Utching-pressing-slipping-sliming-jamming… I knee barred, arm barred, back and footed, slippered and slippered and slimed … getting hot and hotter, but managing to place several large cams and feel reasonably happy and not too pumped. ‘God, what a legend I am, I’m a so rounded a climber.’Pulling out of the cave it all started to go a tad wrong. Jamming, jamming, jamming, knee bar, no hands rest, jamming, it took me up, but up into a feeling of pump. I focused totally on the wide crack, and jammed until I could jam no more. “Ahhhhhhhh”, my knee bar slipped and so did I, straight out of the crack, but I had placed so much gear, quite embarrassingly, I fell up! Hanging I asked Dave to lower me as I thought I was about to vomit.

Dave, the little bast*#d, then set-too climbing the crack on my gear and in seconds and using holds outside of the crack, holds that in my endeavour to be a jamming guru (!) I missed, styled his way to the belay. “Well done Dave, good effort, oh, nice job… Wan*#r!”

So having placed all of the gear in the first pitch, I now had to remove it all and lead the top pitch… ‘Deep joy.’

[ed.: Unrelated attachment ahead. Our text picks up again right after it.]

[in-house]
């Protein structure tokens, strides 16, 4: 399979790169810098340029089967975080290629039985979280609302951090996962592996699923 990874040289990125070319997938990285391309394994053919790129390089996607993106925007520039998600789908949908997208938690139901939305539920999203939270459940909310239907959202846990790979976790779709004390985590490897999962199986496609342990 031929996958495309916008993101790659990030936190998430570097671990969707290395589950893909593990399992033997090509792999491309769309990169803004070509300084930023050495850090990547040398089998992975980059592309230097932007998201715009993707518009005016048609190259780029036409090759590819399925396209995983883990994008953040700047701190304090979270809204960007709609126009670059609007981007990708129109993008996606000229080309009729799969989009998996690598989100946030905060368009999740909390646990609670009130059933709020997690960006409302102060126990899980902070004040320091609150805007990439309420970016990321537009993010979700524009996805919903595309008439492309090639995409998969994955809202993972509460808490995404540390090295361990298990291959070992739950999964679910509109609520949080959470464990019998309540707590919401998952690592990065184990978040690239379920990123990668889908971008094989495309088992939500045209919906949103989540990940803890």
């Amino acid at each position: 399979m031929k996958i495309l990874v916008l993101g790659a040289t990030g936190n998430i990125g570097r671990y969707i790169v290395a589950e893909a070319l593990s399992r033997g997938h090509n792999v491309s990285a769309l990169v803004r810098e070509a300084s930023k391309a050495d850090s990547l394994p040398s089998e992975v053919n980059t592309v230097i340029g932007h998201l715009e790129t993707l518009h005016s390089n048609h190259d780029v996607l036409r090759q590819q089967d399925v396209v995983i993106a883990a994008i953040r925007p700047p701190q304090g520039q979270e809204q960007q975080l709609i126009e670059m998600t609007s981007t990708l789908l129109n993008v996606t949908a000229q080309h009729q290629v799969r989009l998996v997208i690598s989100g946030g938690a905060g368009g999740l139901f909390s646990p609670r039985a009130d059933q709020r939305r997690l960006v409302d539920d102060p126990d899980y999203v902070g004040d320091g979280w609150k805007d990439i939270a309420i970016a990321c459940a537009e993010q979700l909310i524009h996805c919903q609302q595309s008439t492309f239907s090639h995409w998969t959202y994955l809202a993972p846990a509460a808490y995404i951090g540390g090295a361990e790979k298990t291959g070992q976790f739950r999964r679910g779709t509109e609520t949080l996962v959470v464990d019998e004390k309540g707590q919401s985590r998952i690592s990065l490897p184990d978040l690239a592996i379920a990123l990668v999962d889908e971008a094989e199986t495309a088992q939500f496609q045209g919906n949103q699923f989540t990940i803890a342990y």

The top pitch of this E2 was supposedly 5a and it had the word easy in the description. But as holds flaked and boomed and the crappy gear ran out, I thought, ‘WTF. The baby one looked on and laughed knowing that this was obviously his day, while I teetered and swung around above him on some death arête which boomed and creaked and had all of my gear ensconced in it. Finally, after a fall when a hold ripped, I committed to the overhanging arête, threw-in a heel-hook and laid-one-on for the top of the crag. ‘Yeah, typical E2 moves those… Easy.’

Sitting in the grass, back at the bags, the sea shimmered and sparked. Seagulls floated. My left arm was cramping and my body was pummelled. “What do you fancy next?” I asked the Baby one hoping he would say ice-cream and a cold beer, and just for a second I thought yes, its beer, its beer, but instead of beer he went wrong and said Boston Struggler. Who is the baby now? I wanted my dummy!